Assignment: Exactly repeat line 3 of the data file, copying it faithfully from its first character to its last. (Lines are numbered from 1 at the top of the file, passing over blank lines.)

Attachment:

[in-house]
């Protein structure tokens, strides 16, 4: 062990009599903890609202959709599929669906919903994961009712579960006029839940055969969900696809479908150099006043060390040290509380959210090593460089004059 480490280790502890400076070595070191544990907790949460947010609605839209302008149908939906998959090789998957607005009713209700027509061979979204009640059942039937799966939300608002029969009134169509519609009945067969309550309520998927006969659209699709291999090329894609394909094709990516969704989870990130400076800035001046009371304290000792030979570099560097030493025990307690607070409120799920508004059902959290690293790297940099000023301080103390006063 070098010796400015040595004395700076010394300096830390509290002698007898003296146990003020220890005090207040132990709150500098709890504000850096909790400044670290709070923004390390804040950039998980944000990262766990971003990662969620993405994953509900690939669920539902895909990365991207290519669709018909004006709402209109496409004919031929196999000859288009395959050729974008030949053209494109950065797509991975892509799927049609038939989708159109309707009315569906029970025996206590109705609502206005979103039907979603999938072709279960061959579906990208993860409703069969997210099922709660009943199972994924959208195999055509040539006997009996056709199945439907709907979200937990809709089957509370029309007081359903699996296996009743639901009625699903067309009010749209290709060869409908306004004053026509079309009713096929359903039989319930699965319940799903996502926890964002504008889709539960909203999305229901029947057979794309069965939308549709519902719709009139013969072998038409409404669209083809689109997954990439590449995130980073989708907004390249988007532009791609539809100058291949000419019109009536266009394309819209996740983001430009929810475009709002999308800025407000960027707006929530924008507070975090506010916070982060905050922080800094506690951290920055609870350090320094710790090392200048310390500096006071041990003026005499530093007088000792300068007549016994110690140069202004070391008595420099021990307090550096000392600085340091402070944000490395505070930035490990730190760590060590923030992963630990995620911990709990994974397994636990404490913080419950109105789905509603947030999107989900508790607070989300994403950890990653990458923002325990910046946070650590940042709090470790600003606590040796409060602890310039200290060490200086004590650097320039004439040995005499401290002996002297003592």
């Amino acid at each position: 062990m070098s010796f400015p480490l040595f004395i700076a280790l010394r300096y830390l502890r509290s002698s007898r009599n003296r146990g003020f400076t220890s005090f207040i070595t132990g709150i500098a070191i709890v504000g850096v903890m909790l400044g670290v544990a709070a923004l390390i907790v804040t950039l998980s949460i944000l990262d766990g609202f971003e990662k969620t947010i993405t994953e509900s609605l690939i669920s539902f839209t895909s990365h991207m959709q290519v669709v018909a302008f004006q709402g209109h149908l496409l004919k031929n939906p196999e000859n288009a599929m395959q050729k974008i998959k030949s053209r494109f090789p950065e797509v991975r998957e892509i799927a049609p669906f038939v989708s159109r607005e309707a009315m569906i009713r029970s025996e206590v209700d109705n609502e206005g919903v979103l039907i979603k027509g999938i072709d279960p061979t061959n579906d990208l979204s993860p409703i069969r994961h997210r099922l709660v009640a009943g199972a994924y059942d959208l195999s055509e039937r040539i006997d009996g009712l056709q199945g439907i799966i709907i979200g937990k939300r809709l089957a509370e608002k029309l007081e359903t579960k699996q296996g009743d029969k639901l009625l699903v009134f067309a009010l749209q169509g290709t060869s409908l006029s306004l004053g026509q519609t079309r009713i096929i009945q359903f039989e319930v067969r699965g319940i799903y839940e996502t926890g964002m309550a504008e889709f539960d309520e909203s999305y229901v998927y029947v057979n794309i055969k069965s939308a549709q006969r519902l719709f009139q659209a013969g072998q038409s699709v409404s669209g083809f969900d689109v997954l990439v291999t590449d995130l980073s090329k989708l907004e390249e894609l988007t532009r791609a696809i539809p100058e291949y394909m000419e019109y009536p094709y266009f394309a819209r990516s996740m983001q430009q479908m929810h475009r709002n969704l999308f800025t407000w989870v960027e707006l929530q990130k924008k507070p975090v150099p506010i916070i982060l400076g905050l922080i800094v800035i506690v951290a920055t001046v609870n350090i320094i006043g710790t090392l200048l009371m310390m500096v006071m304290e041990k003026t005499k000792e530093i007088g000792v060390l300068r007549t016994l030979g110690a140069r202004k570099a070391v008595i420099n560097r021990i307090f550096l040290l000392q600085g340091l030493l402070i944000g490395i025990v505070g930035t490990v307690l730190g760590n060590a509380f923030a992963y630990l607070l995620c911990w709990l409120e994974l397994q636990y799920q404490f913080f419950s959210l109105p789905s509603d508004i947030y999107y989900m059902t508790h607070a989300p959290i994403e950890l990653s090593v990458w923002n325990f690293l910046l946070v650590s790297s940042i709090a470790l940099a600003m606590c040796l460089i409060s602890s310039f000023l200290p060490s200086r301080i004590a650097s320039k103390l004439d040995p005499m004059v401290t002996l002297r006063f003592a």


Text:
């Amino acid at each position: 062990m070098s010796f400015p480490l040595f004395i700076a280790l010394r300096y830390l502890r509290s002698s007898r009599n003296r146990g003020f400076t220890s005090f207040i070595t132990g709150i500098a070191i709890v504000g850096v903890m909790l400044g670290v544990a709070a923004l390390i907790v804040t950039l998980s949460i944000l990262d766990g609202f971003e990662k969620t947010i993405t994953e509900s609605l690939i669920s539902f839209t895909s990365h991207m959709q290519v669709v018909a302008f004006q709402g209109h149908l496409l004919k031929n939906p196999e000859n288009a599929m395959q050729k974008i998959k030949s053209r494109f090789p950065e797509v991975r998957e892509i799927a049609p669906f038939v989708s159109r607005e309707a009315m569906i009713r029970s025996e206590v209700d109705n609502e206005g919903v979103l039907i979603k027509g999938i072709d279960p061979t061959n579906d990208l979204s993860p409703i069969r994961h997210r099922l709660v009640a009943g199972a994924y059942d959208l195999s055509e039937r040539i006997d009996g009712l056709q199945g439907i799966i709907i979200g937990k939300r809709l089957a509370e608002k029309l007081e359903t579960k699996q296996g009743d029969k639901l009625l699903v009134f067309a009010l749209q169509g290709t060869s409908l006029s306004l004053g026509q519609t079309r009713i096929i009945q359903f039989e319930v067969r699965g319940i799903y839940e996502t926890g964002m309550a504008e889709f539960d309520e909203s999305y229901v998927y029947v057979n794309i055969k069965s939308a549709q006969r519902l719709f009139q659209a013969g072998q038409s699709v409404s669209g083809f969900d689109v997954l990439v291999t590449d995130l980073s090329k989708l907004e390249e894609l988007t532009r791609a696809i539809p100058e291949y394909m000419e019109y009536p094709y266009f394309a819209r990516s996740m983001q430009q479908m929810h475009r709002n969704l999308f800025t407000w989870v960027e707006l929530q990130k924008k507070p975090v150099p506010i916070i982060l400076g905050l922080i800094v800035i506690v951290a920055t001046v609870n350090i320094i006043g710790t090392l200048l009371m310390m500096v006071m304290e041990k003026t005499k000792e530093i007088g000792v060390l300068r007549t016994l030979g110690a140069r202004k570099a070391v008595i420099n560097r021990i307090f550096l040290l000392q600085g340091l030493l402070i944000g490395i025990v505070g930035t490990v307690l730190g760590n060590a509380f923030a992963y630990l607070l995620c911990w709990l409120e994974l397994q636990y799920q404490f913080f419950s959210l109105p789905s509603d508004i947030y999107y989900m059902t508790h607070a989300p959290i994403e950890l990653s090593v990458w923002n325990f690293l910046l946070v650590s790297s940042i709090a470790l940099a600003m606590c040796l460089i409060s602890s310039f000023l200290p060490s200086r301080i004590a650097s320039k103390l004439d040995p005499m004059v401290t002996l002297r006063f003592a």